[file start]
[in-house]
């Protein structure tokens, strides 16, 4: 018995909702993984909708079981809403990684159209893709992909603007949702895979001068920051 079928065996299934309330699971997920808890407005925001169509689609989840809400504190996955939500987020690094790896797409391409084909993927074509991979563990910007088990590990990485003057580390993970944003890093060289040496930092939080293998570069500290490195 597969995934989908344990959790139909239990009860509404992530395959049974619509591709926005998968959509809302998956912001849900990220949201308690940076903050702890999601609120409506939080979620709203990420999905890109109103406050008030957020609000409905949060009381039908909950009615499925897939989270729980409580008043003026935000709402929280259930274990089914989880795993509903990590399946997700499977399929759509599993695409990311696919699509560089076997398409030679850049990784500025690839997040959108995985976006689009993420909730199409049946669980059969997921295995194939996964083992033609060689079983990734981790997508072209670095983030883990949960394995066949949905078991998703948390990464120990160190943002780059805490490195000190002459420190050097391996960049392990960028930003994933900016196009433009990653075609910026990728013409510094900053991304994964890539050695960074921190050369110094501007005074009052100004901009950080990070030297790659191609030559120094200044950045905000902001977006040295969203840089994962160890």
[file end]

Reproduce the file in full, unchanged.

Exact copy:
[in-house]
């Protein structure tokens, strides 16, 4: 018995909702993984909708079981809403990684159209893709992909603007949702895979001068920051 079928065996299934309330699971997920808890407005925001169509689609989840809400504190996955939500987020690094790896797409391409084909993927074509991979563990910007088990590990990485003057580390993970944003890093060289040496930092939080293998570069500290490195 597969995934989908344990959790139909239990009860509404992530395959049974619509591709926005998968959509809302998956912001849900990220949201308690940076903050702890999601609120409506939080979620709203990420999905890109109103406050008030957020609000409905949060009381039908909950009615499925897939989270729980409580008043003026935000709402929280259930274990089914989880795993509903990590399946997700499977399929759509599993695409990311696919699509560089076997398409030679850049990784500025690839997040959108995985976006689009993420909730199409049946669980059969997921295995194939996964083992033609060689079983990734981790997508072209670095983030883990949960394995066949949905078991998703948390990464120990160190943002780059805490490195000190002459420190050097391996960049392990960028930003994933900016196009433009990653075609910026990728013409510094900053991304994964890539050695960074921190050369110094501007005074009052100004901009950080990070030297790659191609030559120094200044950045905000902001977006040295969203840089994962160890």